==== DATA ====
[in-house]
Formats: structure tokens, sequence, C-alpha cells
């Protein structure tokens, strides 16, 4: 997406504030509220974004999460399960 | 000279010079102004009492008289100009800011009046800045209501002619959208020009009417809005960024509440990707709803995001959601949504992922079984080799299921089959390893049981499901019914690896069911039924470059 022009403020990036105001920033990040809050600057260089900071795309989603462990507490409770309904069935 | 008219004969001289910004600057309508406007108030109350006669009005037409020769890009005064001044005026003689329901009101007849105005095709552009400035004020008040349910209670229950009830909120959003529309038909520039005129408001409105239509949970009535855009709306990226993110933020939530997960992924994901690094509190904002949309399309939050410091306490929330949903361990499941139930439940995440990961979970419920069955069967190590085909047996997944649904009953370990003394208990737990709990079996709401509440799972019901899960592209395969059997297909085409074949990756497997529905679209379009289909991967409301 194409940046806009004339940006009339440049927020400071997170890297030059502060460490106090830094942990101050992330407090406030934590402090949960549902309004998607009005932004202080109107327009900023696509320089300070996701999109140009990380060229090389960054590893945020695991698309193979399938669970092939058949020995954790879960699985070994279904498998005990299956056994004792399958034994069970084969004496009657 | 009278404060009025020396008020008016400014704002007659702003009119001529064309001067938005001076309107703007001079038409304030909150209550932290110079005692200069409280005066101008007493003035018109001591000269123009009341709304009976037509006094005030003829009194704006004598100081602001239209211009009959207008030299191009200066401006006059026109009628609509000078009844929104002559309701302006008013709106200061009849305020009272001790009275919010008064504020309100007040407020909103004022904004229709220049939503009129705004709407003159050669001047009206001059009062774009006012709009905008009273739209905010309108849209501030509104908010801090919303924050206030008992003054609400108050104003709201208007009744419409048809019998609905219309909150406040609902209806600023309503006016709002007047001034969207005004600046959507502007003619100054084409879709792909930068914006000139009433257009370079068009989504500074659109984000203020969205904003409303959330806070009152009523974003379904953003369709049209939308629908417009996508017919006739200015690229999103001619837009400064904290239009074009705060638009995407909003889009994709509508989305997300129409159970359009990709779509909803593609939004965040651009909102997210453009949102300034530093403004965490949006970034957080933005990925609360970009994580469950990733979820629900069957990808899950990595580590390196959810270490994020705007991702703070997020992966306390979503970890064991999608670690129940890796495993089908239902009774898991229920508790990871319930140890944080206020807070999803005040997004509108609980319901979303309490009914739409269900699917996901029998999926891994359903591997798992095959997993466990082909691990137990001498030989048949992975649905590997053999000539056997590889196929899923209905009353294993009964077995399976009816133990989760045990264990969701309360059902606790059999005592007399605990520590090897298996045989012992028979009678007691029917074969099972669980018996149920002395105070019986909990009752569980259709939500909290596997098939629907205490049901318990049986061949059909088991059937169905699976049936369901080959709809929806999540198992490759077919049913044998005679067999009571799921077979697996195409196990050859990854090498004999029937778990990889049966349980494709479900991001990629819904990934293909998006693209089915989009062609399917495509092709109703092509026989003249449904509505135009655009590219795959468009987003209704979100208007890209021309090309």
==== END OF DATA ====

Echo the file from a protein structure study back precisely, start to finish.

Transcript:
[in-house]
Formats: structure tokens, sequence, C-alpha cells
């Protein structure tokens, strides 16, 4: 997406504030509220974004999460399960 | 000279010079102004009492008289100009800011009046800045209501002619959208020009009417809005960024509440990707709803995001959601949504992922079984080799299921089959390893049981499901019914690896069911039924470059 022009403020990036105001920033990040809050600057260089900071795309989603462990507490409770309904069935 | 008219004969001289910004600057309508406007108030109350006669009005037409020769890009005064001044005026003689329901009101007849105005095709552009400035004020008040349910209670229950009830909120959003529309038909520039005129408001409105239509949970009535855009709306990226993110933020939530997960992924994901690094509190904002949309399309939050410091306490929330949903361990499941139930439940995440990961979970419920069955069967190590085909047996997944649904009953370990003394208990737990709990079996709401509440799972019901899960592209395969059997297909085409074949990756497997529905679209379009289909991967409301 194409940046806009004339940006009339440049927020400071997170890297030059502060460490106090830094942990101050992330407090406030934590402090949960549902309004998607009005932004202080109107327009900023696509320089300070996701999109140009990380060229090389960054590893945020695991698309193979399938669970092939058949020995954790879960699985070994279904498998005990299956056994004792399958034994069970084969004496009657 | 009278404060009025020396008020008016400014704002007659702003009119001529064309001067938005001076309107703007001079038409304030909150209550932290110079005692200069409280005066101008007493003035018109001591000269123009009341709304009976037509006094005030003829009194704006004598100081602001239209211009009959207008030299191009200066401006006059026109009628609509000078009844929104002559309701302006008013709106200061009849305020009272001790009275919010008064504020309100007040407020909103004022904004229709220049939503009129705004709407003159050669001047009206001059009062774009006012709009905008009273739209905010309108849209501030509104908010801090919303924050206030008992003054609400108050104003709201208007009744419409048809019998609905219309909150406040609902209806600023309503006016709002007047001034969207005004600046959507502007003619100054084409879709792909930068914006000139009433257009370079068009989504500074659109984000203020969205904003409303959330806070009152009523974003379904953003369709049209939308629908417009996508017919006739200015690229999103001619837009400064904290239009074009705060638009995407909003889009994709509508989305997300129409159970359009990709779509909803593609939004965040651009909102997210453009949102300034530093403004965490949006970034957080933005990925609360970009994580469950990733979820629900069957990808899950990595580590390196959810270490994020705007991702703070997020992966306390979503970890064991999608670690129940890796495993089908239902009774898991229920508790990871319930140890944080206020807070999803005040997004509108609980319901979303309490009914739409269900699917996901029998999926891994359903591997798992095959997993466990082909691990137990001498030989048949992975649905590997053999000539056997590889196929899923209905009353294993009964077995399976009816133990989760045990264990969701309360059902606790059999005592007399605990520590090897298996045989012992028979009678007691029917074969099972669980018996149920002395105070019986909990009752569980259709939500909290596997098939629907205490049901318990049986061949059909088991059937169905699976049936369901080959709809929806999540198992490759077919049913044998005679067999009571799921077979697996195409196990050859990854090498004999029937778990990889049966349980494709479900991001990629819904990934293909998006693209089915989009062609399917495509092709109703092509026989003249449904509505135009655009590219795959468009987003209704979100208007890209021309090309």